I spent so much time on the computer this year that by June, I needed a reminder to step away from the computer and go play outside. I introduced you to a few of the best Los Angeles Instagrammers and spoke with two entrepreneurs about the challenges and joys of self-employment.

July marked a big anniversary—I celebrated one year in Los Angeles! That inspired me to launch the Summer Road Trip series, featuring a bunch of fellow adventure-seekers out on the road.

In August, I had my very first visitor and learned a few things about how to be a good host in a tiny apartment. During back-to-school season, I reminded myself of the true definition of “prioritizing” and how to stay focused on priority #1.

Witty Title Here: Best of 2014

School was my #1 priority in September, but I launched yet another series, Feminist to Follow, when I realized there are so many awesome bloggers and feminists out there whose voices could use all the help they can get to be heard.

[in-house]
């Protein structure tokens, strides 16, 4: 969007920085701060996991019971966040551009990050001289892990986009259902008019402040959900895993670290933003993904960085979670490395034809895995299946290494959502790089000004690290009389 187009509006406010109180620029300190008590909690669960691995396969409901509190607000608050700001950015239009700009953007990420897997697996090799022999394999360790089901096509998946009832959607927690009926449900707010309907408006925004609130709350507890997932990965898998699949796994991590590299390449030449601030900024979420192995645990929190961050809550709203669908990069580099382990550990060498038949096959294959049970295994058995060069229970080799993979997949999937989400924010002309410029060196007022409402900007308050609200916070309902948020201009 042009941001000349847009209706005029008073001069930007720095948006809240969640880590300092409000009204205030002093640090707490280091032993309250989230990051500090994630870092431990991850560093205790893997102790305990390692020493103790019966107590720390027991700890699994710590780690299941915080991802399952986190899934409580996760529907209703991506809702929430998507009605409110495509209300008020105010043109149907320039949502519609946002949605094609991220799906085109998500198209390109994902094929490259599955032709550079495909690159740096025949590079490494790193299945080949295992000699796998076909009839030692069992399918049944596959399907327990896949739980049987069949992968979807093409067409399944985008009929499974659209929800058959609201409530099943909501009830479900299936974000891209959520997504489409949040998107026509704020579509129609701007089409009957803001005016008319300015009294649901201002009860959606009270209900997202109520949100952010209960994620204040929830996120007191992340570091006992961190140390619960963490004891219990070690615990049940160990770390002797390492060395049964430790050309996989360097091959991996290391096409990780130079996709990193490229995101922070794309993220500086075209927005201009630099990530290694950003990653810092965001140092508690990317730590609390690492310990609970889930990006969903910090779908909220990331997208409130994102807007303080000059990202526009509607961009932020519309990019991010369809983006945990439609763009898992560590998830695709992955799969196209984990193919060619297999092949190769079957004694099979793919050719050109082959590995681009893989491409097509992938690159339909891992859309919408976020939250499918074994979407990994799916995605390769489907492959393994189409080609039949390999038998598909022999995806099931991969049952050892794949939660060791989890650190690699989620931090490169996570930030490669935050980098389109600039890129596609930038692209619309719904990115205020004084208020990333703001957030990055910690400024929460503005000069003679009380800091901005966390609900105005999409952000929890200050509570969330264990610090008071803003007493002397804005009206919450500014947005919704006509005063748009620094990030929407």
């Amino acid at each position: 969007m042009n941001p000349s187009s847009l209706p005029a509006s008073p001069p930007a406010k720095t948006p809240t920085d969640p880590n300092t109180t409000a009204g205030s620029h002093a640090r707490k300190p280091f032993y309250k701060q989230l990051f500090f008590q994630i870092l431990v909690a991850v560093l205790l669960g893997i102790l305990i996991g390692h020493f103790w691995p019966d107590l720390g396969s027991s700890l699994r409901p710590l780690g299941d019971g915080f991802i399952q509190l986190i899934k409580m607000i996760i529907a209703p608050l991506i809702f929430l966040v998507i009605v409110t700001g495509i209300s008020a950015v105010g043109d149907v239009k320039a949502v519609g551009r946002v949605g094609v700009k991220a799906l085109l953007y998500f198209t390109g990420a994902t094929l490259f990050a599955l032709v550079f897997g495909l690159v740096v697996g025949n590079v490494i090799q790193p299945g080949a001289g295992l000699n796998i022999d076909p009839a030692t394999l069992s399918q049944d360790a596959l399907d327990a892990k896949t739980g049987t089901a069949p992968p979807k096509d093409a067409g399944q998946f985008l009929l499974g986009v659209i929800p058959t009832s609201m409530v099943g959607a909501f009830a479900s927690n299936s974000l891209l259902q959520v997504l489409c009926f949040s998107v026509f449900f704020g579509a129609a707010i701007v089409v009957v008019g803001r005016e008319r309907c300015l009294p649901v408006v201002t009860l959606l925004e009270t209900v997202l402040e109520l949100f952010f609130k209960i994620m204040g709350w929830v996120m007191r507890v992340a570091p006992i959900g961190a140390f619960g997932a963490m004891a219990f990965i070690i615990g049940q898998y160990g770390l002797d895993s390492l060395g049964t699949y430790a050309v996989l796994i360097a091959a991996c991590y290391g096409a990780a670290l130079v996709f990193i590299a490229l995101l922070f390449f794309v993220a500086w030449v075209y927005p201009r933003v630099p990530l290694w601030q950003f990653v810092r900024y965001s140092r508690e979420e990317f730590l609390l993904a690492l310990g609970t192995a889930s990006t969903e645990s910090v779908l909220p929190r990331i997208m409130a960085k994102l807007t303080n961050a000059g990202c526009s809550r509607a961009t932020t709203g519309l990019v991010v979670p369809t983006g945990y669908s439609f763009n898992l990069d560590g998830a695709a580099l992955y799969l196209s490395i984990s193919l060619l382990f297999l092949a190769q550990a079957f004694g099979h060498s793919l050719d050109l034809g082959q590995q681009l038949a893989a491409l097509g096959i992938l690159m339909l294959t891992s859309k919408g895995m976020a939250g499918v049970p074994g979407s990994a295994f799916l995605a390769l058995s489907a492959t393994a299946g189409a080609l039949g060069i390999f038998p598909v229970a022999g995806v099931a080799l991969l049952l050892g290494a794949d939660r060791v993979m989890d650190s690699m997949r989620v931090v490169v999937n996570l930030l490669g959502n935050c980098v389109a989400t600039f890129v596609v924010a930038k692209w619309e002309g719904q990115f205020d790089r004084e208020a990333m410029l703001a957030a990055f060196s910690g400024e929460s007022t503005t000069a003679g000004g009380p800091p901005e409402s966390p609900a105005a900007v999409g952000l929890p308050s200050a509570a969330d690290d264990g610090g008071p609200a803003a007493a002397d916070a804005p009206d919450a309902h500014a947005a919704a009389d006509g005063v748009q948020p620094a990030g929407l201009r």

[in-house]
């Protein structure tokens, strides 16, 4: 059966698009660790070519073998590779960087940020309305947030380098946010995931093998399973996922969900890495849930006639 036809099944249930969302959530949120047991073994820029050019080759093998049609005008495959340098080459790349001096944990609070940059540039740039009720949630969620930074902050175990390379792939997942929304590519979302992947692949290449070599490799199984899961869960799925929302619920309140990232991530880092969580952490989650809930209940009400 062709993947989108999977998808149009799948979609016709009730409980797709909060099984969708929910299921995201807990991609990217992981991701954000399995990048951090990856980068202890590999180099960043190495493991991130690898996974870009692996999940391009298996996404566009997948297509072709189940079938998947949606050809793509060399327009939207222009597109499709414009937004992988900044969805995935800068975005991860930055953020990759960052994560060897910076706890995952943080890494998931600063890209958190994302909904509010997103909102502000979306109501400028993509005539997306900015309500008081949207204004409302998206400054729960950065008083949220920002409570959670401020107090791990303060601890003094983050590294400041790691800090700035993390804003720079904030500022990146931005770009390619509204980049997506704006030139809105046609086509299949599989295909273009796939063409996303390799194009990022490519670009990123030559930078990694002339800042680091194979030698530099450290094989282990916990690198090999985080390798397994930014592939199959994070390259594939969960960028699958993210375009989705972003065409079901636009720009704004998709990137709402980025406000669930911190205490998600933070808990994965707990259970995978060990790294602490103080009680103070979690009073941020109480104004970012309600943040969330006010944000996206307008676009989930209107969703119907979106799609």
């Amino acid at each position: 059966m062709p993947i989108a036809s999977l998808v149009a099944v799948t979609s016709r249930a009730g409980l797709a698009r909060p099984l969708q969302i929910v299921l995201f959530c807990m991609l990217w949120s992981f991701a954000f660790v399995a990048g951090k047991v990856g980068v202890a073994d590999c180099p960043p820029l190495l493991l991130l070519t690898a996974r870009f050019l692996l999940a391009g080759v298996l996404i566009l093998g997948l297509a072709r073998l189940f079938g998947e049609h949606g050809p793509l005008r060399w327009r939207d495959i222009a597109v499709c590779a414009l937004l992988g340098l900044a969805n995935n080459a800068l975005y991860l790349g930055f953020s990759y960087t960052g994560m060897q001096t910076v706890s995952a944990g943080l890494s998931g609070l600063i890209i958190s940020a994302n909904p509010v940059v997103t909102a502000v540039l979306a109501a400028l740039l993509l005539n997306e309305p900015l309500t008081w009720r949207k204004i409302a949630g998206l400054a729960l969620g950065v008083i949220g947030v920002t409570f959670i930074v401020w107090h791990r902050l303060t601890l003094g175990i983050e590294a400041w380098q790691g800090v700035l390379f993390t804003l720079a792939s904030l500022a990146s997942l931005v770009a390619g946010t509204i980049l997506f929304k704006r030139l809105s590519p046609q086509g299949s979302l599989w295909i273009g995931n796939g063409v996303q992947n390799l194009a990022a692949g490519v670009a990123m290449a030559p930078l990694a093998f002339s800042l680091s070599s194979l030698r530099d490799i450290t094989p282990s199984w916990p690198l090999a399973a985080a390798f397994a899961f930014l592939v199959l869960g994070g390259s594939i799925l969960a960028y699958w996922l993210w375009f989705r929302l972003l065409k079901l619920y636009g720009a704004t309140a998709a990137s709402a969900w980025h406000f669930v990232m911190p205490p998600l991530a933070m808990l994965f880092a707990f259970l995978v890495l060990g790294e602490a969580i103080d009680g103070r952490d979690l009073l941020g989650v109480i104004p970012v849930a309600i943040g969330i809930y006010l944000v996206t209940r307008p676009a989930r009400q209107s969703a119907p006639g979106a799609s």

I turned 25 in October and shared a few things I learned over the years (like how contrived lists of accomplishments we should have ticked off by now are bullshit). I also revealed the secret to befriending anybody—it’s not such a big secret—and raved about the Los Angeles Public Library system.

In November, I was dismayed by the time change and gave a few suggestions on how to deal when the days are short.

And finally, this month, careers were on my mind, so I talked about both ends of the career spectrum: how to be productive when no one’s hiring and why you should quit your job.

 That’s a lot of highlights! I hope you enjoyed reading Witty Title Here as much as I did writing for it. The best part of the whole blogging experience is making connections with you guys. Y’all are the real deal.

Thanks for reading, and cheers to all the good things to come in 2015. Now, if you celebrate, go enjoy the holiday. Merry Christmas!